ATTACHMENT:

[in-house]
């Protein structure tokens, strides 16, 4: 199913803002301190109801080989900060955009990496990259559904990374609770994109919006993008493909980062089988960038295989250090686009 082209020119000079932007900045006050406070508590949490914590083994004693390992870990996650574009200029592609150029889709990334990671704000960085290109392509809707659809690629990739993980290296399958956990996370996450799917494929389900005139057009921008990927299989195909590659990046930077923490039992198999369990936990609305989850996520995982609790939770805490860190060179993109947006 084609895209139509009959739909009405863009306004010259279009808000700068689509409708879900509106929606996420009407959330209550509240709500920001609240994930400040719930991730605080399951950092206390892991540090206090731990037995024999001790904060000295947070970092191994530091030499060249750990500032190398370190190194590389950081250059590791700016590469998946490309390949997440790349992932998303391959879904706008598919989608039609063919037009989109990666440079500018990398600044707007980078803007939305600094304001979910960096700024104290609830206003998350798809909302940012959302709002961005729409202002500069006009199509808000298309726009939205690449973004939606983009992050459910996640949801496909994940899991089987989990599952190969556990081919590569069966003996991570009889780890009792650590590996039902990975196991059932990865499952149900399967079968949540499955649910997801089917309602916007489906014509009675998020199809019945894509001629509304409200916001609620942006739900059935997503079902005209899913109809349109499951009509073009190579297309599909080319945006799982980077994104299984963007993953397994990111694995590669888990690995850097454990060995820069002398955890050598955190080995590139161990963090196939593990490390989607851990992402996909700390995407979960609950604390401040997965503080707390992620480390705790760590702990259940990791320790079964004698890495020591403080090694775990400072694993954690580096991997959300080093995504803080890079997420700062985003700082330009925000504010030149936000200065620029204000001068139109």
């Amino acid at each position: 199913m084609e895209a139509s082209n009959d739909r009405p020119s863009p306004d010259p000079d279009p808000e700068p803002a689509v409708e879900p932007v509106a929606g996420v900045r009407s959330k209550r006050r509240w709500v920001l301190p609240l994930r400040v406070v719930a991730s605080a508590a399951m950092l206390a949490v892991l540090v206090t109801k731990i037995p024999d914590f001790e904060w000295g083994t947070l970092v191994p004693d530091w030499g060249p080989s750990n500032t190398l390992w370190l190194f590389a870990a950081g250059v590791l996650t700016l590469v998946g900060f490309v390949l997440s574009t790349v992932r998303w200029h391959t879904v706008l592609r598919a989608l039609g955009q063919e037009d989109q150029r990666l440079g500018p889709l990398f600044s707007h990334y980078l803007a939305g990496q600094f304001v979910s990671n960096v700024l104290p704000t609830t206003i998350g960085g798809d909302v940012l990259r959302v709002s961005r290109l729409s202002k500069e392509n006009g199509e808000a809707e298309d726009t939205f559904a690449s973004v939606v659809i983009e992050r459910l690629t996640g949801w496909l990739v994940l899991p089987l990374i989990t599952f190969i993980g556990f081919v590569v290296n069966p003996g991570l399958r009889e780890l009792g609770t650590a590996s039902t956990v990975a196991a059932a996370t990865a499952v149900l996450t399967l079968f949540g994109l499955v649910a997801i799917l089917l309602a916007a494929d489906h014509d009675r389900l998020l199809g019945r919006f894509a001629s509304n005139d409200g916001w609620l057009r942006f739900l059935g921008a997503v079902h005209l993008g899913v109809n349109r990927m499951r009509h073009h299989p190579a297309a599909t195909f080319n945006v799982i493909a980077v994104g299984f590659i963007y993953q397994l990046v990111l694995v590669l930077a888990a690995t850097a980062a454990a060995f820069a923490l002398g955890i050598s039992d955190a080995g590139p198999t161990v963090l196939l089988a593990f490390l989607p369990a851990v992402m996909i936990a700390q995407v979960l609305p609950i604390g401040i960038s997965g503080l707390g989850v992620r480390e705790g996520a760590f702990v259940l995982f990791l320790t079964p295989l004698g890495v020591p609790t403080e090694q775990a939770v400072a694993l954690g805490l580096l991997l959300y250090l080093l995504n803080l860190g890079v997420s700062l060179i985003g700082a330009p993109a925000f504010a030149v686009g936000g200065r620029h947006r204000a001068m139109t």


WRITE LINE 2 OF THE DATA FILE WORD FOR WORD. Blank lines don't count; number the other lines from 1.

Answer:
């Protein structure tokens, strides 16, 4: 199913803002301190109801080989900060955009990496990259559904990374609770994109919006993008493909980062089988960038295989250090686009 082209020119000079932007900045006050406070508590949490914590083994004693390992870990996650574009200029592609150029889709990334990671704000960085290109392509809707659809690629990739993980290296399958956990996370996450799917494929389900005139057009921008990927299989195909590659990046930077923490039992198999369990936990609305989850996520995982609790939770805490860190060179993109947006 084609895209139509009959739909009405863009306004010259279009808000700068689509409708879900509106929606996420009407959330209550509240709500920001609240994930400040719930991730605080399951950092206390892991540090206090731990037995024999001790904060000295947070970092191994530091030499060249750990500032190398370190190194590389950081250059590791700016590469998946490309390949997440790349992932998303391959879904706008598919989608039609063919037009989109990666440079500018990398600044707007980078803007939305600094304001979910960096700024104290609830206003998350798809909302940012959302709002961005729409202002500069006009199509808000298309726009939205690449973004939606983009992050459910996640949801496909994940899991089987989990599952190969556990081919590569069966003996991570009889780890009792650590590996039902990975196991059932990865499952149900399967079968949540499955649910997801089917309602916007489906014509009675998020199809019945894509001629509304409200916001609620942006739900059935997503079902005209899913109809349109499951009509073009190579297309599909080319945006799982980077994104299984963007993953397994990111694995590669888990690995850097454990060995820069002398955890050598955190080995590139161990963090196939593990490390989607851990992402996909700390995407979960609950604390401040997965503080707390992620480390705790760590702990259940990791320790079964004698890495020591403080090694775990400072694993954690580096991997959300080093995504803080890079997420700062985003700082330009925000504010030149936000200065620029204000001068139109």